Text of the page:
School and Ranking Information
There are only three schools within 25 miles of Columbus that offer veterinary technology programs. Based on program strengths, like practical learning opportunities, facilities, and number of degrees awarded in veterinary technology in 2011-2012, the top schools are listed below. To gain licensure as a registered veterinary technician in the state of Ohio, one must graduate from a program accredited by the American Veterinary Medical Association (AVMA), pass the Veterinary Technician National Exam (VTNE), and register with the Ohio Veterinary Medical Licensing Board (OVMLB). The associate's degree programs at Bradford School and Columbus State Community College are accredited by the AMVA and prepare graduates to take the VTNE.
- Winner: According to the National Center for Education Statistics (NCES), Bradford School awarded the most degrees in veterinary technology during the 2011 school year. Also, Bradford's veterinary technology program includes an externship.
- Runner-Up #1: Columbus State Community College (CSCC) also awarded many degrees in this field. This school also has numerous clinical training opportunities for veterinary technology students.
- Runner-Up #2: Otterbein University offers a specialized joint degree program with CSCC; students earn their associate's degree at CSCC and then complete two more years of study at Otterbein to earn a bachelor's degree in equine veterinary technology.
School Comparison Chart
|Category||Bradford School||Columbus State Community College||Otterbein University|
|Ranking||N/A||N/A||16th for Regional Universities (Midwest)*|
|Location||Columbus, OH||Columbus, OH||Westerville, OH (11.3 miles from Columbus)|
|School Type||2-year, private for-profit||2-year, public||4-year, private not-for-profit|
|Undergraduate Tuition and Fees (2012-2013)||$13,980**||$3,400 (in-state), $6,800 (out-of-state)**||$30,658**|
|Veterinary Technician Degree Levels Offered||Associate's degrees||Associate's degrees||Bachelor's degrees|
|Veterinary Technician Degrees Awarded (2011-2012)||93**||61**||2**|
|Undergraduate Graduation Rate (in 150% of normal degree time)||74% (for 2008 entering class)**||8% (22% transfer-out rate) (for 2008 entering class)**||62% (for 2005 entering class)**|
|Noteworthy||Students take a review course to prepare for the VTNE||Joint programs are offered with two universities||The school is home to the Austin E. Knowlton Center for Equine Science|
Sources: *U.S. News & World Report (2013 data), **NCES College Navigator
Winner: Bradford School
- Students must complete an externship in an animal hospital, clinic, or veterinary office
- A practicum course working with large animals, like cows and horses, is offered
- The school has surgical rooms, standard veterinarian equipment, and a kennel
Bradford School is a small college with just 603 undergraduate students and 26 full-time faculty members. It offers an associate's degree program in veterinary technology that includes several classes in clinical medicine, animal care technology, and clinical laboratory work. Students also learn farm animal medicine, veterinary technician math, anesthesia, and radiography. They work closely with licensed veterinarians and learn how to perform dental work, take X-rays, administer vaccines, and help during surgery. Additionally, they learn how to teach owners to care for their pets after treatments. This 18-month program requires completion of an 8-week externship in order to graduate.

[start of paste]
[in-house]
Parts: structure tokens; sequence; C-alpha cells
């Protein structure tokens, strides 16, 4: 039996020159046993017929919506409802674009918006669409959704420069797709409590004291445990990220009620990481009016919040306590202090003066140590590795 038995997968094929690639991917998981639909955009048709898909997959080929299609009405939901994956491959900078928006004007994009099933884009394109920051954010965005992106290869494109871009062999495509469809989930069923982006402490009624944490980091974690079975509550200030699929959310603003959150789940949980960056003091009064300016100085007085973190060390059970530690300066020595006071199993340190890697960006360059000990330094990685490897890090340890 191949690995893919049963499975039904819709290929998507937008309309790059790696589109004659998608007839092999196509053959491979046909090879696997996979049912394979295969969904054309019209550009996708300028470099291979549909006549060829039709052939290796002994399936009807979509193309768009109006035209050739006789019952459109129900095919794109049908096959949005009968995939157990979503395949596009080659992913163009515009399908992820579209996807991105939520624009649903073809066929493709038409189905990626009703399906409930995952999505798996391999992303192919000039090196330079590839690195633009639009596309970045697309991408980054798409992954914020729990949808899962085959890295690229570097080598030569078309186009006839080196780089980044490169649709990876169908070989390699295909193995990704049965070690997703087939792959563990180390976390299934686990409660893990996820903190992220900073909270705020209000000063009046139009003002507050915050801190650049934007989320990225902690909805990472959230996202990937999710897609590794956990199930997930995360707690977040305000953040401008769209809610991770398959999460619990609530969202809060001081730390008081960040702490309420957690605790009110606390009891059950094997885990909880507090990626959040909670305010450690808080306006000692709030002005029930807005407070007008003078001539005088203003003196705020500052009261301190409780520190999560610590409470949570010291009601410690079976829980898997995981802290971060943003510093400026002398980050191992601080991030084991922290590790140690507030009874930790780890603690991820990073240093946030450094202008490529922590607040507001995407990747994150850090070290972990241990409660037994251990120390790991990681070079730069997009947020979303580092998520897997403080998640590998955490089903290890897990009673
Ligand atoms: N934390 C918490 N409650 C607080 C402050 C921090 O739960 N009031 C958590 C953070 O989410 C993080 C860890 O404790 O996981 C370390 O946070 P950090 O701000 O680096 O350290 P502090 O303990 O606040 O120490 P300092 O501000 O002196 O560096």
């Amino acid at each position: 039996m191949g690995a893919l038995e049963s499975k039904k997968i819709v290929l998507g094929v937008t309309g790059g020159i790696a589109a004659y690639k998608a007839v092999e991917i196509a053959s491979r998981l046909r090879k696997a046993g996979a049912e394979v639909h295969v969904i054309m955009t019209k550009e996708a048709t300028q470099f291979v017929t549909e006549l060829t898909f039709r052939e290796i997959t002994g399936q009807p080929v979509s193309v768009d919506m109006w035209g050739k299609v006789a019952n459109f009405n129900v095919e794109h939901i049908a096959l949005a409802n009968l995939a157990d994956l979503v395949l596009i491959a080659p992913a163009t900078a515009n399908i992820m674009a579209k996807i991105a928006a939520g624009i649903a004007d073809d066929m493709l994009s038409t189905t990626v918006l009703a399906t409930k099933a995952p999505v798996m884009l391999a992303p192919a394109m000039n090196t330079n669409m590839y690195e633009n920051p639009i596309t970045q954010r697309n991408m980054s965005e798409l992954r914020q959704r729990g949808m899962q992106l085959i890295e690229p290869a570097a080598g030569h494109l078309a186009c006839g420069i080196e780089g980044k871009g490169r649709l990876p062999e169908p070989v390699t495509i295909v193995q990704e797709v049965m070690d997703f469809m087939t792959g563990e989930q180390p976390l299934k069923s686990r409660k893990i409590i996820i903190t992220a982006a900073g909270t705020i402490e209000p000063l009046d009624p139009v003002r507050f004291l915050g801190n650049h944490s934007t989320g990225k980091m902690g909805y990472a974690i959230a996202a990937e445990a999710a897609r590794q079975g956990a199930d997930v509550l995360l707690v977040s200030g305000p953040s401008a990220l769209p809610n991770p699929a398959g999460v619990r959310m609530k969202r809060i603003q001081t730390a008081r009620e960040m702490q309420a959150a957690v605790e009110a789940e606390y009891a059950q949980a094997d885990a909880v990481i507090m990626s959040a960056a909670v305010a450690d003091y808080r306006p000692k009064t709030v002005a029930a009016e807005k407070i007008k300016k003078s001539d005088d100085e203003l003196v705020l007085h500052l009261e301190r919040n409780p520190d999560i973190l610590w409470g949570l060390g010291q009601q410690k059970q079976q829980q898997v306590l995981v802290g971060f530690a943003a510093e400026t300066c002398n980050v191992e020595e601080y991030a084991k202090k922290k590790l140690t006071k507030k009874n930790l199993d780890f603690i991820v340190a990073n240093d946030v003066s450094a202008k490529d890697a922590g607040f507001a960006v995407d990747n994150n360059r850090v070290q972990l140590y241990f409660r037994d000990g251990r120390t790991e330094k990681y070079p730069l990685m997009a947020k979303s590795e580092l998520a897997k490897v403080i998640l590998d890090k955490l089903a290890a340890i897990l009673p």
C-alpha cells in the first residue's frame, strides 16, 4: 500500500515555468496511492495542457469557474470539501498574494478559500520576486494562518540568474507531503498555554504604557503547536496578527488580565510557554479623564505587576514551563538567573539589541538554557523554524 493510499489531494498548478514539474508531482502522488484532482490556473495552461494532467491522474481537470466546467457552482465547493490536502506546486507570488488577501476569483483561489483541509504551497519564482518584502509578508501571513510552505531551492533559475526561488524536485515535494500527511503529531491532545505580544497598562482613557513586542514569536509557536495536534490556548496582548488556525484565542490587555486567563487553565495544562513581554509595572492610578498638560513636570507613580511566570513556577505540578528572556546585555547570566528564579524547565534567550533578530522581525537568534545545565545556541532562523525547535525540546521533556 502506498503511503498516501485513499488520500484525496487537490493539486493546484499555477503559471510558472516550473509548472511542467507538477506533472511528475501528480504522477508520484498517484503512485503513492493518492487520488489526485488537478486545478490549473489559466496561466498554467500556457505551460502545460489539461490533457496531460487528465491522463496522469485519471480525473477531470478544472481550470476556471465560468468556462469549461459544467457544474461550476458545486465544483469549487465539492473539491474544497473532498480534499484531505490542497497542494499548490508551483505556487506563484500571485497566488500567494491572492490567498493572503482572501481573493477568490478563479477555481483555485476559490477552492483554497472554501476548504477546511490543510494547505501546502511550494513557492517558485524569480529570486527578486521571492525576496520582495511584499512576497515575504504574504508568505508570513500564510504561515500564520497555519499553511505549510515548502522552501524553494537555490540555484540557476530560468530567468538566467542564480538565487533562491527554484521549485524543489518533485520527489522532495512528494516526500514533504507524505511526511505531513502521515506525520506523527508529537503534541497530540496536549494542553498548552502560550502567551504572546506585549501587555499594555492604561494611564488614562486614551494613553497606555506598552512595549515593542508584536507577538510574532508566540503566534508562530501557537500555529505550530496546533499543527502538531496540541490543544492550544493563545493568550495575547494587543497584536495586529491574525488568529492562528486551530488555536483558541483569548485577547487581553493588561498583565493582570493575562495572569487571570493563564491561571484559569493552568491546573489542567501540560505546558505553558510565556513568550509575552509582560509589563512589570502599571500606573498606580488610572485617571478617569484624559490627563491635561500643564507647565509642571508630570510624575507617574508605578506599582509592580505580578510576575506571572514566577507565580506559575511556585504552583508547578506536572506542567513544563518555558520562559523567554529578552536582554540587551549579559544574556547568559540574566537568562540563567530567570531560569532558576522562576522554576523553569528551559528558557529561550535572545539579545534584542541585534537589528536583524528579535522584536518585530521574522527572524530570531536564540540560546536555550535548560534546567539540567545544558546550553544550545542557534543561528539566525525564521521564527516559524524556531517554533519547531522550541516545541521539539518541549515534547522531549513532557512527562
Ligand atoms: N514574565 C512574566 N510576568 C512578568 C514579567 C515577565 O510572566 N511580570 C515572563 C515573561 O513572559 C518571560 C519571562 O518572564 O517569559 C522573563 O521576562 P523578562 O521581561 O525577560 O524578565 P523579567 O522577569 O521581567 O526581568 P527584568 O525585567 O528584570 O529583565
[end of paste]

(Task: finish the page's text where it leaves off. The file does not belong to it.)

Runner-Up #1: Columbus State Community College
- Over 160 clinical training options are offered
- Students complete two practicum courses
- Internships are available at Ohio State University Veterinary Teaching Hospital
Students interested in pursuing an associate's degree in veterinary technology at CSCC have access to facilities like a laboratory, examination room, and surgical and radiology suites. Coursework includes veterinary anatomy, pharmacology, radiology, parasitology, business communication, and small and large animal medicine. Students also complete two practicums and two seminars. Working with a licensed veterinarian, they learn how to administer anesthesia, perform physical examinations, and communicate with clients. Students who want to earn a bachelor's degree can enroll in a joint program; after earning their associate's degree at CSCC, they can study equine science at Otterbein University or animal science at Ohio State University.
Runner-Up #2: Otterbein University
- The equine veterinary technology program requires students to attend three practicum classes
- Equine science students complete a service-learning project within the community
Otterbein University offers students the unique opportunity to specialize in equine veterinary technology after completing the associate's degree program at CSCC. Students complete half of their required clinical hours at the Ohio State University Veterinary Teaching Hospital and the other half at a local veterinary practice. Practicum classes for the equine science program cover subjects such as medical bandaging, horse trailer driving, and injection techniques. This program strongly recommends completion of an internship.